|Information on this page is out of date. The specific problem is: Make sub-location and add more specific location details for each tool. Please help update the page if you can. The talk page may contain suggestions. (June 2019)
- For how storing bikes works at the Hackspace, see Bike storage.
This page details the assortment of bike tools available in the space, including photos. They are kept in the Bike Area.
Tools owned by and loaned to the Hackspace
Sockets and Spanners
Puncture Repair Kits
This contains the glue and patches that you may need to repair a flat tyre.
Some air will naturally escape from your tyre over time, so If your bike has not been used for a while it may not actually have a puncture. Try pumping up your tyre and leaving it for an hour to see if it maintains the same pressure.
After using the glue, please endure that the lid is replaced tightly as the glue quickly evaporates.
How to use: https://www.youtube.com/watch?v=Q2sKMqB9QCg
Freewheel / Cassette Removal Tool and Chain Whip
These tools are for removing and refitting the rear sprockets from the rear wheel.
Freewheel vs Cassette
A freewheel will have the ratchet system (aka the clicky bit) built into it, whilst a cassette slides on to a separate ratchet system (the freehub). Most budget bicycles with 7 rear sprockets or less will be fitted with a freewheel, whilst other bikes will have a cassette.
The tool is compatible with the vast majority of cassettes and freewheels.
How to use: https://www.youtube.com/watch?v=bTeL6zIqYtY
Chain Breaker / Chain Pliers
These tools are for “breaking” the chain open, which will enable you to remove your chain.
These days many new bikes come with a split link fitted to the chain, which can quickly be detached and re-attached using the chain pliers. If your chain does not have a split link, you will need to use the chain breaker to press a pin out of your chain to release it.
How to use: https://www.youtube.com/watch?v=P1qBdtmXZFo
Use this tool to check how worn your chain is. As you ride your bike, the pins in the chain wear down, causing your chain to stretch. Riding with a worn chain can wear down your sprockets, which can be costly to repair, so it is worth checking your chain wear regularly.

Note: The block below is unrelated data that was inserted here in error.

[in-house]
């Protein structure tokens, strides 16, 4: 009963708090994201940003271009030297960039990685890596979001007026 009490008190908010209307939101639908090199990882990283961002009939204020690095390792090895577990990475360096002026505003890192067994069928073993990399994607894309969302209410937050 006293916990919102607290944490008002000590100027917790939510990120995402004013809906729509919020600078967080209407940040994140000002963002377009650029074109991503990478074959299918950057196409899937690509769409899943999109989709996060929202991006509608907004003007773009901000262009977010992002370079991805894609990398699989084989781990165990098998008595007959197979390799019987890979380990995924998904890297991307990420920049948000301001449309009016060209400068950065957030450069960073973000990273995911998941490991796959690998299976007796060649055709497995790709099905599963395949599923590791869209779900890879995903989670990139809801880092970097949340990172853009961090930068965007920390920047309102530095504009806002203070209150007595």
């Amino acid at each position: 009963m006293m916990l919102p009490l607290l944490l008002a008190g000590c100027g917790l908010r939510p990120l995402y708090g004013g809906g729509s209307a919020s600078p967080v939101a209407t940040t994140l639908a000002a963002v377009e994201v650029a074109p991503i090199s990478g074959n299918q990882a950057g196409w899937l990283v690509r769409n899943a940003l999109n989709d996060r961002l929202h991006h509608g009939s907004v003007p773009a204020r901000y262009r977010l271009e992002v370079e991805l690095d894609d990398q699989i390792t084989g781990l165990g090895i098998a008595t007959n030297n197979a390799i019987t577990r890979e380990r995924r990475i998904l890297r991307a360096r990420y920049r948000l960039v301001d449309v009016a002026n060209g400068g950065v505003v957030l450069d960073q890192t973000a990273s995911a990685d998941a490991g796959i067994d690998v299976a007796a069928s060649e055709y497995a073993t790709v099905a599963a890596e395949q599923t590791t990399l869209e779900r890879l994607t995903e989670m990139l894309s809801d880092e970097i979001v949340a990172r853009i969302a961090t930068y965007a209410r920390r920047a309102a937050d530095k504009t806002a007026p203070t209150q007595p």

How to use: https://www.youtube.com/watch?v=gXd-3UnqoaM
Wheel Truing Stand and Spoke Key
(Wheel Truing Stand on loan from Mike Haber)
This tool is to check and straighten your wheels. Straight wheels are important for bikes with rim brakes, as it prevents the wheel rubbing on your brakes as you ride. It also allows means you can set your brakes closer to your rims, allow for sharper braking.
How to use: https://www.youtube.com/watch?v=9YqpZg_-FIM
Most budget bikes use a cup-and-cone ball bearing system on the bottom bracket (the axle between the peddles/front sprocket). As the bearings wear, or if the cones loosen, you will start to feel play in the bottom bracket. The crescent wrench can be used along with a spanner to access and service these bearings.
How to use: https://www.youtube.com/watch?v=yrkqf91H_Zk
Bottom Bracket Cartridge Extractor
Many mid range and older bikes will be fitted with a non-serviceable Bottom Bracket cartridge. When this is worn out, the whole unit will need replacing. This tool enables you to remove and re-fit this part.
How to use: https://www.youtube.com/watch?v=yBnYoYVTnlo
The Chainset is the collection of sprockets and the peddle arm in the centre of the bike. Most bikes are fitted with a two piece chain set where each side is pressed onto a centre axle (the bottom bracket). This tool enables you to push the chainset off the bottom bracket.
How to use: https://www.youtube.com/watch?v=8B6LdZPa4M8
This tool is for removing your bikes pedals. Please note that the right side pedal has a right-hand thread (ie. Turn anticlockwise to loosen). This can also be used as a cone wrench.
These wrenches are for removing and loosening the bearing cones on your wheel axles. You will need this tool when replacing your wheel bearings.
How to use: https://www.youtube.com/watch?v=PIB0tfz6ju4
It's a bit wobbly, so make sure the quick releases are tight. It's not secure enough to work on pedals or bottom brackets, but it's great for using to set up your brakes and gears. Best to secure your bike by the seatpost, but if your cables aren't routed along the top tube you could turn the clamp and secure it there too.
This stand is fully adjustable and can hold your bike in various positions. By using this stand, you will be able to suspend your bike, enabling you to turn the peddles and wheels uninhibited. When using the stand whilst setting your gears and brakes, make sure the stand’s grip is not pressing against any of your bike’s cables.
Set up to 10mm and 1x12mm (can remove some freehub assemblies)
All purpose Grease
A limited number of chain split links